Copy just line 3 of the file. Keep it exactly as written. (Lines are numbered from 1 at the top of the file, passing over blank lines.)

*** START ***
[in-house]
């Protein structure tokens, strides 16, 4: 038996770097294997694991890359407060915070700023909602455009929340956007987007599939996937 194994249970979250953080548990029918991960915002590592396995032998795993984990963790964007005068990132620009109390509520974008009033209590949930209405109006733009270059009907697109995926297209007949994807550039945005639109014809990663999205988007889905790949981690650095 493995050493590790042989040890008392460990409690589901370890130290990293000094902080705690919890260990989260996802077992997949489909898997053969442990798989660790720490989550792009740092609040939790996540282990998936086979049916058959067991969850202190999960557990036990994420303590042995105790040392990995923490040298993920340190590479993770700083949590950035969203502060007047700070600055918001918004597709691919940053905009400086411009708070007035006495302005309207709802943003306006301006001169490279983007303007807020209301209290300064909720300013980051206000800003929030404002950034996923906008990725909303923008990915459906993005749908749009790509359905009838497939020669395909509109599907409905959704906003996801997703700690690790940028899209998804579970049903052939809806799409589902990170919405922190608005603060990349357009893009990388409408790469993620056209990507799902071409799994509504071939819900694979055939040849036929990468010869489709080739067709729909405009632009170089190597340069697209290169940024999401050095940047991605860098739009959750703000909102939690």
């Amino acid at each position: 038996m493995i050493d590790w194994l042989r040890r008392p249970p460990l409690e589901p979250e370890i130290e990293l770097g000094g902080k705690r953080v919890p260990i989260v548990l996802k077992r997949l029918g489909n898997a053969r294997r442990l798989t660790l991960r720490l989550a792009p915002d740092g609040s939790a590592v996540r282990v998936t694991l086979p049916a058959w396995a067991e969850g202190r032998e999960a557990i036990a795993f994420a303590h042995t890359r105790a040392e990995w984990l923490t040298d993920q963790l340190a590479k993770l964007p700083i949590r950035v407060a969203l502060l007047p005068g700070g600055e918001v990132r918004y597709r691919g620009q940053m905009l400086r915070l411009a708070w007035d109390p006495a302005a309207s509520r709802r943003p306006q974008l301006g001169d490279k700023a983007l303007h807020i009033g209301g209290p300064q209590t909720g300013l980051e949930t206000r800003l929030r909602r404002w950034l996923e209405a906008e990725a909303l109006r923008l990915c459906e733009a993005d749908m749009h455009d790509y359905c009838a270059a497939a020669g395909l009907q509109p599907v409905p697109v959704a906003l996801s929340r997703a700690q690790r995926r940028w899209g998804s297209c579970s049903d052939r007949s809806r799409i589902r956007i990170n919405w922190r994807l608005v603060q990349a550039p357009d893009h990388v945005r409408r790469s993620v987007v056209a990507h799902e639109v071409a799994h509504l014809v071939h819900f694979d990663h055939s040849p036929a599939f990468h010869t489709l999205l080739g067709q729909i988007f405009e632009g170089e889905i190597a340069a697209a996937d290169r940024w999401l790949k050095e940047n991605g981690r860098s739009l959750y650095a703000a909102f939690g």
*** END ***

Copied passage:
């Amino acid at each position: 038996m493995i050493d590790w194994l042989r040890r008392p249970p460990l409690e589901p979250e370890i130290e990293l770097g000094g902080k705690r953080v919890p260990i989260v548990l996802k077992r997949l029918g489909n898997a053969r294997r442990l798989t660790l991960r720490l989550a792009p915002d740092g609040s939790a590592v996540r282990v998936t694991l086979p049916a058959w396995a067991e969850g202190r032998e999960a557990i036990a795993f994420a303590h042995t890359r105790a040392e990995w984990l923490t040298d993920q963790l340190a590479k993770l964007p700083i949590r950035v407060a969203l502060l007047p005068g700070g600055e918001v990132r918004y597709r691919g620009q940053m905009l400086r915070l411009a708070w007035d109390p006495a302005a309207s509520r709802r943003p306006q974008l301006g001169d490279k700023a983007l303007h807020i009033g209301g209290p300064q209590t909720g300013l980051e949930t206000r800003l929030r909602r404002w950034l996923e209405a906008e990725a909303l109006r923008l990915c459906e733009a993005d749908m749009h455009d790509y359905c009838a270059a497939a020669g395909l009907q509109p599907v409905p697109v959704a906003l996801s929340r997703a700690q690790r995926r940028w899209g998804s297209c579970s049903d052939r007949s809806r799409i589902r956007i990170n919405w922190r994807l608005v603060q990349a550039p357009d893009h990388v945005r409408r790469s993620v987007v056209a990507h799902e639109v071409a799994h509504l014809v071939h819900f694979d990663h055939s040849p036929a599939f990468h010869t489709l999205l080739g067709q729909i988007f405009e632009g170089e889905i190597a340069a697209a996937d290169r940024w999401l790949k050095e940047n991605g981690r860098s739009l959750y650095a703000a909102f939690g």